Short Communication
Short Communication
A new record of the exotic Guapote jaguar, Parachromis managuensis (Günther, 1867) (Cichliformes, Cichlidae) in a tropical coastal lagoon of the Mexican Pacific slope
expand article infoLuis Fernando Del Moral-Flores, Rubén Pintor, Eduardo García-Mercado, Cesar León
‡ Universidad Nacional Autónoma de México, Tlalnepantla, Mexico
Open Access


The presence of Parachromis managuensis has been reported for the first time in the Tres Palos Lagoon, State of Guerrero, on the coastal Lagoon of the Mexican Pacific slope. Two specimens (189 mm and 215 mm standard length) were caught by local fishermen from the community of San Pedro de Las Playas. A description of the morphological and meristic characters of the specimens is provided. The natural distribution of the species is from Honduras to Costa Rica and, as it is predatory and highly territorial, in conjunction with other introduced species, it can present a risk to native species and alter the biological dynamics in the lagoon system.


Eastern Pacific, exotic species, jaguar cichlid, Mexico, non-native species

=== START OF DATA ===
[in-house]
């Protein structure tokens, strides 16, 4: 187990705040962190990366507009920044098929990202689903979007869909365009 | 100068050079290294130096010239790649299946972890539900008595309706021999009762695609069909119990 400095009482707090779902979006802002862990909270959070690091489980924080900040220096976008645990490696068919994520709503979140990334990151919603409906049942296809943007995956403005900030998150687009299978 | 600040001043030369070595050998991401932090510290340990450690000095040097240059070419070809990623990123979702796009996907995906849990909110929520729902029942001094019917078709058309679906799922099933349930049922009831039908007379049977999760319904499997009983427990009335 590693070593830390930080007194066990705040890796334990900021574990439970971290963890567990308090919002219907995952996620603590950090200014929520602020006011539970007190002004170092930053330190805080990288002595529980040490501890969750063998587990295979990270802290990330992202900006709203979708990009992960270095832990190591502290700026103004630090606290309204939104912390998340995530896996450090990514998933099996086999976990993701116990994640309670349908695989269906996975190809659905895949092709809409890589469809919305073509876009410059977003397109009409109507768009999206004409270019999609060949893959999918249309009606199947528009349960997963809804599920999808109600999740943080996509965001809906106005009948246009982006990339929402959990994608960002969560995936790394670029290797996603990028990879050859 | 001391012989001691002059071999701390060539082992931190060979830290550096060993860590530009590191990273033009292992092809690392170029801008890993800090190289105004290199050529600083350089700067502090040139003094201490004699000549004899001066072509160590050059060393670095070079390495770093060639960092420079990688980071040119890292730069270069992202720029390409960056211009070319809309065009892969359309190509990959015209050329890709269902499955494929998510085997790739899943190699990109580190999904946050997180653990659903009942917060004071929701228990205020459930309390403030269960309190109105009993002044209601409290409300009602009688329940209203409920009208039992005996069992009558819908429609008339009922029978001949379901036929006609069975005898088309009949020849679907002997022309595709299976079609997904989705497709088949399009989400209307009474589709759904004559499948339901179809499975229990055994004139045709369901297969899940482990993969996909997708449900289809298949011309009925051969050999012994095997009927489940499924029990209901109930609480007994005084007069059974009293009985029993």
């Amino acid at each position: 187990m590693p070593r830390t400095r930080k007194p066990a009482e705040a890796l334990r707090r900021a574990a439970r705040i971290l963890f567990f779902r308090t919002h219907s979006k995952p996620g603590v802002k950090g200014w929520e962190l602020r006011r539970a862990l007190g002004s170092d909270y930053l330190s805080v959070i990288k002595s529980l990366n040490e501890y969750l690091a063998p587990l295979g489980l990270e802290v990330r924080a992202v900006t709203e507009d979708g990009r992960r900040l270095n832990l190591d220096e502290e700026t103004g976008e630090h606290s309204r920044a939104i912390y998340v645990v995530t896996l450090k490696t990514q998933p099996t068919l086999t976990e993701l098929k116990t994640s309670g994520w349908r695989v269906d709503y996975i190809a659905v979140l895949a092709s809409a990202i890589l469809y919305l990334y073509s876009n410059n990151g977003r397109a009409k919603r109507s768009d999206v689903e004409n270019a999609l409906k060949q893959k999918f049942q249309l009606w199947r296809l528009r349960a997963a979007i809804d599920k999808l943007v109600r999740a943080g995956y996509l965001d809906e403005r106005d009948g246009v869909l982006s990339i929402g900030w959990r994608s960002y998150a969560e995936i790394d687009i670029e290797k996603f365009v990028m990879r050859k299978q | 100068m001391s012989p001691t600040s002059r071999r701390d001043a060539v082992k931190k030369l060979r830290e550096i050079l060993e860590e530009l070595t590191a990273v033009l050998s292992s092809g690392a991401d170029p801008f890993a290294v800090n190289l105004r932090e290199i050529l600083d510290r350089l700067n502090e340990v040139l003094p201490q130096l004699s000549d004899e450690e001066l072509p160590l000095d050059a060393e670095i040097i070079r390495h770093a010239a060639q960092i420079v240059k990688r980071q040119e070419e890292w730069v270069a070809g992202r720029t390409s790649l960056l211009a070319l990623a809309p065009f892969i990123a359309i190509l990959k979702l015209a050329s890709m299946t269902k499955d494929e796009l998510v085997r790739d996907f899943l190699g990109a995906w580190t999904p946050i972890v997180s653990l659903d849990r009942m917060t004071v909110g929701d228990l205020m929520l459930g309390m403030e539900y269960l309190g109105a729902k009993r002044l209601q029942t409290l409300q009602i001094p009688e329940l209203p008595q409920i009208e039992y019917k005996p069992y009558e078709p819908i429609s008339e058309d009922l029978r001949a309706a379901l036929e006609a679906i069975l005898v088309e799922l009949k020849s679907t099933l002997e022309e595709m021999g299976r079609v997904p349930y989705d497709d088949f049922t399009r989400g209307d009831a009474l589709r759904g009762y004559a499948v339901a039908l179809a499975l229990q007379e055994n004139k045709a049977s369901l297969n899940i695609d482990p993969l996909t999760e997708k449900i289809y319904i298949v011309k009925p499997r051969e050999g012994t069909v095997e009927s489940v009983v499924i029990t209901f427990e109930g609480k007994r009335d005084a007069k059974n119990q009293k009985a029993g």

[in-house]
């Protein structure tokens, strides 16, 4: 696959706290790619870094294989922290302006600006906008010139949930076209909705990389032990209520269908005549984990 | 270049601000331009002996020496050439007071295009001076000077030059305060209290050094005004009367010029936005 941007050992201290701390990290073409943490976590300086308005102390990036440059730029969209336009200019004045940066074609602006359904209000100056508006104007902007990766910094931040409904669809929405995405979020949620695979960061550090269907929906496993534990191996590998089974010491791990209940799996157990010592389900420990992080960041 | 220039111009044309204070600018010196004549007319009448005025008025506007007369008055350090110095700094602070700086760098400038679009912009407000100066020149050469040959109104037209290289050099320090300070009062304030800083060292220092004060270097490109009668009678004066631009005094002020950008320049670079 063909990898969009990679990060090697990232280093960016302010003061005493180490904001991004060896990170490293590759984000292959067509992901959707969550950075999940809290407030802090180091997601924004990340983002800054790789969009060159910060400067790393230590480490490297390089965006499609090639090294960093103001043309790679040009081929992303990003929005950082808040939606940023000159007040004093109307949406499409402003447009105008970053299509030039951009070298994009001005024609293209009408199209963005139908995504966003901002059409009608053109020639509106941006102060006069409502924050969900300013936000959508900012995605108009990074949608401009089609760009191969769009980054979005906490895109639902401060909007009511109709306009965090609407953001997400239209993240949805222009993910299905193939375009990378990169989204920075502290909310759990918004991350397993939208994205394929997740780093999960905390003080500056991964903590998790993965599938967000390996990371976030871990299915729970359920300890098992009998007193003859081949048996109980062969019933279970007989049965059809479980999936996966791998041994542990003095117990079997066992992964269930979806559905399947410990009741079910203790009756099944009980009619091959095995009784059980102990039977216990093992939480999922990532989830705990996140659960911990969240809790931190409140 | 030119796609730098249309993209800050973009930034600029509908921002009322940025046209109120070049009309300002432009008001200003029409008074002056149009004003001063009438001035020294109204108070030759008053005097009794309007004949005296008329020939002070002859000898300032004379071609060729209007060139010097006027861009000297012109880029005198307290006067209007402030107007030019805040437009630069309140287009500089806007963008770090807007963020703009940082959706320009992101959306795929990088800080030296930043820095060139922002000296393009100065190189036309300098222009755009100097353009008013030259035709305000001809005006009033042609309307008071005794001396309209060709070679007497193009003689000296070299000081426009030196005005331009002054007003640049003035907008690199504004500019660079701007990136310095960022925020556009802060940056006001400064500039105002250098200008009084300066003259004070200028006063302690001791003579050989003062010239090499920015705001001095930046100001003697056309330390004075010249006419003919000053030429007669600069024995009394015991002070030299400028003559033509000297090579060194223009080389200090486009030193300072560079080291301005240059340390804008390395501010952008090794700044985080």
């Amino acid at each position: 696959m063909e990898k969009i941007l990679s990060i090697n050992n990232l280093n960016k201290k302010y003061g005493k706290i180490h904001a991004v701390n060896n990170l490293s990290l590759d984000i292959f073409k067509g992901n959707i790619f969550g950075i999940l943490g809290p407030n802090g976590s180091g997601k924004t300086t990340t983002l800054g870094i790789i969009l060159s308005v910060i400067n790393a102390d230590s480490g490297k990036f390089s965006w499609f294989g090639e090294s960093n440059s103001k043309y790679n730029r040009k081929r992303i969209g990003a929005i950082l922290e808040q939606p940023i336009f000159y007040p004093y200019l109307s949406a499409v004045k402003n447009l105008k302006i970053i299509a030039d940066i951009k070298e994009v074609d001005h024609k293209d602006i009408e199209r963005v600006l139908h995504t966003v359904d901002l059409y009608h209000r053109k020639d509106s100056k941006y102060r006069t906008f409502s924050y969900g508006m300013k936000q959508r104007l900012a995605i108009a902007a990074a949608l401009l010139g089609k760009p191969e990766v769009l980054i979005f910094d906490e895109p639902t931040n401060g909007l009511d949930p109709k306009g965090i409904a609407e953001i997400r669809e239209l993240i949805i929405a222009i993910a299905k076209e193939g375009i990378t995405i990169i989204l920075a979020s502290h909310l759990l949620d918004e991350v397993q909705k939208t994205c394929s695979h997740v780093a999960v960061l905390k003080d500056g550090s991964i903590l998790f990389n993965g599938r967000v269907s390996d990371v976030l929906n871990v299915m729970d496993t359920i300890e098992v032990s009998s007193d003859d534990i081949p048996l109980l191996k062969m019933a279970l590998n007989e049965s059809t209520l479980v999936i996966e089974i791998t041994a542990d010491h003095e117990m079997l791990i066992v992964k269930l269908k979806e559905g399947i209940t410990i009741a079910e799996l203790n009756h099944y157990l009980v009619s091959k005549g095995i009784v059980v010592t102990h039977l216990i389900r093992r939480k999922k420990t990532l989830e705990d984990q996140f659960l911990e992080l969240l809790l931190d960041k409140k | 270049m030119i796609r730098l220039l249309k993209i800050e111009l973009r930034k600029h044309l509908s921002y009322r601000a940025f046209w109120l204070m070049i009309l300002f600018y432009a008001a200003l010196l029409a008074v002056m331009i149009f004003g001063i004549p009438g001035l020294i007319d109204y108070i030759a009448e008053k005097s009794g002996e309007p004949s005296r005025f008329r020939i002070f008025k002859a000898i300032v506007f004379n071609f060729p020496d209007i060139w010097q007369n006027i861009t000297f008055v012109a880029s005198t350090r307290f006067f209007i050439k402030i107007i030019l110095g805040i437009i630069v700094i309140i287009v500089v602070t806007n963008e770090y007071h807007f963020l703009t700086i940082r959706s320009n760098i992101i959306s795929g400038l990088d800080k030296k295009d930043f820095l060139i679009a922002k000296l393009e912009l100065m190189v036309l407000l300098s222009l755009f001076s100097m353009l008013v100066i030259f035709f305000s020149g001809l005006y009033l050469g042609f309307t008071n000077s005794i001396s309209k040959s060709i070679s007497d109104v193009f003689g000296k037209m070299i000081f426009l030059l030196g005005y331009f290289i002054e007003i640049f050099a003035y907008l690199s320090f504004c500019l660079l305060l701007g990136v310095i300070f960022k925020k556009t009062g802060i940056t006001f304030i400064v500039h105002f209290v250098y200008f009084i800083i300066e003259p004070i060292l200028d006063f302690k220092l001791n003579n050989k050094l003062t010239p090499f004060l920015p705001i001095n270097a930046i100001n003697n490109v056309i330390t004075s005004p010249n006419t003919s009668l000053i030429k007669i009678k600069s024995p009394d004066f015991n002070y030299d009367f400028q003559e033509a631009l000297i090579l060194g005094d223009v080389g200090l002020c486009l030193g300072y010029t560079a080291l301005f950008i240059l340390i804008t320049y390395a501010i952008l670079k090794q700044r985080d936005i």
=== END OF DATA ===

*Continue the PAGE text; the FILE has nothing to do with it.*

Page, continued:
The Guapote jaguar Parachromis managuensis is native to Central America, its natural distribution being from the Ulua river to the watershed of the Matina river on the Atlantic slope in Costa Rica (Bussing 1998). It inhabits a lentic environment between 0 and 45 m a.s.l., preferably within turbid waters with muddy and eutrophic bottoms (Conkel 1997) and it is tolerant of hypoxic conditions (Nassar and Günther-Nonell 1992). It has an extremely aggressive and territorial behaviour which is accentuated in the mating season (Barbosa et al. 2006). It is also one of the largest piscivorous cichlids of Central America, with males growing to 65 cm and females 40 cm total length (Conkel 1997). At the adult stage, their diet includes a wide diversity of fish, but in the juvenile stage, invertebrates comprise an important part of their diet (Gestring and Shafland 1997).